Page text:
I’m not interested in preaching the impending advisory Apocalypse. There is and always will be a place for good advice given person-to-person.
However, when I listen to the voices claiming that online advice, fintech, robo-advice or whatever you want to call it will never catch on, I can’t help but hear the emotion of denial, rather than the logic that leads to adaptation.
I never want to see SME advice businesses squeezed out. Quite the contrary. Our industry without them will be a lesser place. The coaching I do is part of making sure that doesn’t happen.
No, it’s SME advice businesses I want to see building these online offerings. You have the advisory knowledge, client insight and drive to lead the next wave of innovation better than anyone else.
I would love more advisers to recognise that it’s already happening and want to be part of it, rather than resistant to it.
So, to give you some insight into what others are already doing, I introduce you to three game changers that give you an idea of where thinking around certain transactional financial services is heading:
- Open Door (https://www.opendoor.com/) is little more than 12 months old and already it’s got the backing of a number of Silicon Valley heavyweights including Google. They aim to liquidify the real estate market and effectively eliminate the need for home sellers to deal with Real Estate Agents. The crux of it is; they use sales data to present a fair price for a home. If the seller accepts the price, they agree a move-out date and provide the cash. They then sell the property on at similarly fair value and take a clip. Basically, a share market for individual properties. Wow. Just wow.
- Society One (http://www.societyone.com.au/) is not new, but Matt Symons and his team have been diligently trudging through the regulation needed to launch the idea (proof that compliance, regardless of the complexity, should never be a barrier to those with an idea that can genuinely be a game-changer). The basic idea of SocietyOne is peer to peer lending. I’ve got $10k savings that the banks won’t even give me 5% interest for. Another person needs to borrow $10k that the banks want to slug him or her 20% for. Why not connect the two of us together and meet in the middle at 10%? Even better, why not connect 100 of me and 100 of them together, diversify and reduce the risk massively. SocietyOne is currently only available as an investment vehicle for wholesale investors and to those who want to borrow less than $20k, but watch out banks when approval is given for the rest of us.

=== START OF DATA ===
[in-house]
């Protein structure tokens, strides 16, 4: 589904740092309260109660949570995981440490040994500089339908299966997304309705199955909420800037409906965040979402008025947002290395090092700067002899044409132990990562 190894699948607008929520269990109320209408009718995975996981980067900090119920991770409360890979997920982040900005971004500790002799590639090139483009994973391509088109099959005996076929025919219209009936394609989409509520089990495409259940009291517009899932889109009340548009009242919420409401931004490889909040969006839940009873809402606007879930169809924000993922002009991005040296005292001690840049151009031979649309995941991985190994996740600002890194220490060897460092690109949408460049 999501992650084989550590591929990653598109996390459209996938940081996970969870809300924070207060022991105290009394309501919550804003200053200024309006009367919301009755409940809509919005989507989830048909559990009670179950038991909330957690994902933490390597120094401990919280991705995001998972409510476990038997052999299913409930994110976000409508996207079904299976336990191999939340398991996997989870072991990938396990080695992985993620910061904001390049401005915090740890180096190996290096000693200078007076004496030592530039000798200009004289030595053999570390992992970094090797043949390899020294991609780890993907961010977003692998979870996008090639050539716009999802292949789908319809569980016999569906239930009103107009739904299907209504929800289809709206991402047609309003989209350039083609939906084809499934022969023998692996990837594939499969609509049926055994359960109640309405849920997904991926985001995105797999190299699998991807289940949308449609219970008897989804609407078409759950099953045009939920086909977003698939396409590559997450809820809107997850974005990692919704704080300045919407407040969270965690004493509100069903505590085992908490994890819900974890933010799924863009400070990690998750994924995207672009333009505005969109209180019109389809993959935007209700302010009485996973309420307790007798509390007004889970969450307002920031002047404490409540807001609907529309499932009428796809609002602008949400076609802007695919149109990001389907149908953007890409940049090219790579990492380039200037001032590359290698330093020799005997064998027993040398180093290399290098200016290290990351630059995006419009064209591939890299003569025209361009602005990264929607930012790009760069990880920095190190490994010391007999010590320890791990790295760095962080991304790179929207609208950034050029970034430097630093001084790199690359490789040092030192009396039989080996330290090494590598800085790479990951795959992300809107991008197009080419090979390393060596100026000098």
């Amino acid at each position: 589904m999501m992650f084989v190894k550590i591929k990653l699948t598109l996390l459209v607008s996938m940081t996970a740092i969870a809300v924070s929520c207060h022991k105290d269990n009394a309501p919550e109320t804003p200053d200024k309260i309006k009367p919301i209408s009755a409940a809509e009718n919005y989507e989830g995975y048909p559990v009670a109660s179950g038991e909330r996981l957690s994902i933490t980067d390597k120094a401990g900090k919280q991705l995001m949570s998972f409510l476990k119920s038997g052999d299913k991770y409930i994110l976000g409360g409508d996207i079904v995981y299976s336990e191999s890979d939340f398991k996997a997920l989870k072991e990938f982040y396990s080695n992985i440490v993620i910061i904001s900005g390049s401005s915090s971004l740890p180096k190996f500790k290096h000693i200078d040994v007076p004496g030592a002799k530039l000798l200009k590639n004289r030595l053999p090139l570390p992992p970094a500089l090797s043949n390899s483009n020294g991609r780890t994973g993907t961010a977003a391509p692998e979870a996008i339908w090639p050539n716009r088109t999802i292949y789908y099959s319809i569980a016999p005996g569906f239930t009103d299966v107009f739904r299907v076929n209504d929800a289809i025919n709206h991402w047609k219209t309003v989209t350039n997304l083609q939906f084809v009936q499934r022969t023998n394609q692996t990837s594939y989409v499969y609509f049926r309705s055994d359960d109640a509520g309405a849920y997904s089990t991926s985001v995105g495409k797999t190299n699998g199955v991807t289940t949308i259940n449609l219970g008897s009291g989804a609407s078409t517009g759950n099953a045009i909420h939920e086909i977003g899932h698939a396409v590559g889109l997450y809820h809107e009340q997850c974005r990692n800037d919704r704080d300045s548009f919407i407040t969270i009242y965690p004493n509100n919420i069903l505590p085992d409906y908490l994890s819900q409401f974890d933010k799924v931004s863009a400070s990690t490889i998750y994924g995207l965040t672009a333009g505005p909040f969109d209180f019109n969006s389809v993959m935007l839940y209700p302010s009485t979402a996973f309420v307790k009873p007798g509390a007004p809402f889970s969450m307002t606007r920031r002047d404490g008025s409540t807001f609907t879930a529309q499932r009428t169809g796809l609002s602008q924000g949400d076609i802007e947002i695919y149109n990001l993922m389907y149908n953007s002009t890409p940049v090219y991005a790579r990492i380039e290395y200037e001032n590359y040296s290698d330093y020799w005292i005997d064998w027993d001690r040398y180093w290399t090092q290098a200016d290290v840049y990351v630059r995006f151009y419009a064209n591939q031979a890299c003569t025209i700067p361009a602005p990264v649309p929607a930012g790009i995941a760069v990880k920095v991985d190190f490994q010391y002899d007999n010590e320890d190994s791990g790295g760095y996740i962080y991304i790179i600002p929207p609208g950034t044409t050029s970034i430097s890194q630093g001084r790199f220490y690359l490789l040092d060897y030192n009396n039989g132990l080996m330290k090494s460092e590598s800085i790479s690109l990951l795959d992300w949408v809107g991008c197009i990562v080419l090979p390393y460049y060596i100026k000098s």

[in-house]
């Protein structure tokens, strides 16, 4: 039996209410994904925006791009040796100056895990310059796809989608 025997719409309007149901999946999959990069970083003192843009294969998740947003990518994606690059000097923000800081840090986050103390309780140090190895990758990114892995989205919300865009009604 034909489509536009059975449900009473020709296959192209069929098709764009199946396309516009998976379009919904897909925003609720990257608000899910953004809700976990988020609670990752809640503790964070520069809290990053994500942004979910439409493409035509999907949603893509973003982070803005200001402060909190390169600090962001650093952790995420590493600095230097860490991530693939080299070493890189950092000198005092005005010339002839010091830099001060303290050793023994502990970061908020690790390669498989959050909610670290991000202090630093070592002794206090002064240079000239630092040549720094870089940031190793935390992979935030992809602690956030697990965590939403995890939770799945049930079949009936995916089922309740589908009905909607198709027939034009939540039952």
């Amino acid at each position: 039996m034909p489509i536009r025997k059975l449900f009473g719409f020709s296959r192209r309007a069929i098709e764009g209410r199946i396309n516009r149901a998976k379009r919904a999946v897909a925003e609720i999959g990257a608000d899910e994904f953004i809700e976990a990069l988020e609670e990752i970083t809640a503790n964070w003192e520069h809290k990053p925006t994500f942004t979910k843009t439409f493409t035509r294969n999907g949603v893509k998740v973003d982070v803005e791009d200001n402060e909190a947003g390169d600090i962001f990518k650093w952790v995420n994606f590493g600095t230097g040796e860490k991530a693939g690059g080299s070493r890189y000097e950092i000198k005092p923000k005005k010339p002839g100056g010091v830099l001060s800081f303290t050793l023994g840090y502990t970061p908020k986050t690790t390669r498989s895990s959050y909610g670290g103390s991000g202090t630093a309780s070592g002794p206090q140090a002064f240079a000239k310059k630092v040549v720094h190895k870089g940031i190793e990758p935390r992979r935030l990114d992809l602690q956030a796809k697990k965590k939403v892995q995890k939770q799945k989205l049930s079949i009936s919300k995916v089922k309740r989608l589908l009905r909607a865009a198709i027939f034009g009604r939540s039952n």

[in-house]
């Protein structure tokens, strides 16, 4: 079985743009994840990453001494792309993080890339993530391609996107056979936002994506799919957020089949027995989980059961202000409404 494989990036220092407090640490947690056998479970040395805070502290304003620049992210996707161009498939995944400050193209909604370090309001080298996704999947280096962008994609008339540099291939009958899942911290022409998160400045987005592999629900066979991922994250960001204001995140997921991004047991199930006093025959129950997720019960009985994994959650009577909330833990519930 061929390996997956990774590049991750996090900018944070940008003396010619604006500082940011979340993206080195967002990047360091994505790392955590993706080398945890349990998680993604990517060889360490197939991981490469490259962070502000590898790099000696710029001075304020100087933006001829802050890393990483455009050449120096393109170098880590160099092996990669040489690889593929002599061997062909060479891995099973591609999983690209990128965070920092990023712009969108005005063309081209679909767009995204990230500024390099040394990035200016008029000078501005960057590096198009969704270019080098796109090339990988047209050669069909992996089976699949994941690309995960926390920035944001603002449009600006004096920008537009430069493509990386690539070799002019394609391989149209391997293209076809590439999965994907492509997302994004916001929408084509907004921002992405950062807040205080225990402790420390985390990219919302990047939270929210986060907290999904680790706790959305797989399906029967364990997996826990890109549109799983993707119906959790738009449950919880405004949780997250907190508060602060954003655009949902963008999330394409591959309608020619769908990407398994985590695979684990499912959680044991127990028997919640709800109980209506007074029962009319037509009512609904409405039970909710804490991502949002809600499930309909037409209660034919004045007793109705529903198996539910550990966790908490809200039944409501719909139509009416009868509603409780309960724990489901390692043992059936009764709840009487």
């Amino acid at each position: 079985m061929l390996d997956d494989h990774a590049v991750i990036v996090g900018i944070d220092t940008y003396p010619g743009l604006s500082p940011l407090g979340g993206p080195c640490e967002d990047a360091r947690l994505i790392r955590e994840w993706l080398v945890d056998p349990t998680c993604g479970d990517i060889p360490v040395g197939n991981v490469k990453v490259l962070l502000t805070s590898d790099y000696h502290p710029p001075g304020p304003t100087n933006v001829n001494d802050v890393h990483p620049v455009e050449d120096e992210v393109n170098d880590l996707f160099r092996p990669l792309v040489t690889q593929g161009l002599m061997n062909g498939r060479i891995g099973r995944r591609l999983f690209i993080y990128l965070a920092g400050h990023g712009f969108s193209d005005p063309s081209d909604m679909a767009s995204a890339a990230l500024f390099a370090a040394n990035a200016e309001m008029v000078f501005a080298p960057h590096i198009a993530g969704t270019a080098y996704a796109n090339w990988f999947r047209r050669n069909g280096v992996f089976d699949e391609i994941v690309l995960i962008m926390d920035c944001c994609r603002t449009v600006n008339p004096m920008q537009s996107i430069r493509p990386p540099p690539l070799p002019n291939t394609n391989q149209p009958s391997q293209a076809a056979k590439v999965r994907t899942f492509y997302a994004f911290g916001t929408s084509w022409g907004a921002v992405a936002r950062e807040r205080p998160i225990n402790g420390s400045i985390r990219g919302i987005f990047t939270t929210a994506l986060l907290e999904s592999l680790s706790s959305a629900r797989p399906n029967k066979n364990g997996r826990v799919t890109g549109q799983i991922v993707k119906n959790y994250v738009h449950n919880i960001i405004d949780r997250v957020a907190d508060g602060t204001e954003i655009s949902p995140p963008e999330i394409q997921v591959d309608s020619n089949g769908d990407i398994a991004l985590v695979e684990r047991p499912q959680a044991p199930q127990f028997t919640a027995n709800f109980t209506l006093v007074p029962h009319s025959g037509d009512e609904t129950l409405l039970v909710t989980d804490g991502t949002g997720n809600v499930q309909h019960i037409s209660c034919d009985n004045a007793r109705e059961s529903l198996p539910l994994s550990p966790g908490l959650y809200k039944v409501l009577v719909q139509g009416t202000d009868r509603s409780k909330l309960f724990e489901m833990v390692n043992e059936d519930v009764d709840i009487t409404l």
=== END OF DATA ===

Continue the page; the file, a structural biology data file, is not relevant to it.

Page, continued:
- Cashwerx (http://cashwerkz.com/) has been built on the belief that getting the best deal on Term Deposits and Savings Accounts should be fast and easy. Basically, it offers to scan the market for the best offerings at any time and let you know as soon as you’ll get a better deal. In other words, it democratises the process that large financial institutions have been doing for years. Apathy is responsible for thousands of Australians accepting less than optimal returns on their hard earned savings. When the process is automated though, well suddenly we have a far more efficient market on our hands.
There are more, but these are three that spring to mind as demonstrating how technology has the opportunity to change the way consumers engage their financial affairs for the better.
I guess it boils down to this. As an adviser, if you know that consumers are also embracing new ways of engaging services that have long relied on the middleman, why would you not want to add those services to your offer? Why shouldn’t your business launch the next Open Door, SocietyOne or Cashwerx?
This shouldn’t and won’t mean the end of advisers, anymore than home workouts meant the end of gyms. If anything, it will improve advisers lot on numerous levels, including business efficiency, greater understanding of the value you can add and a host of other benefits.
Thankfully there are already plenty in our industry already well-progressed in thinking of it this way. I couldn’t be more excited about the years ahead.
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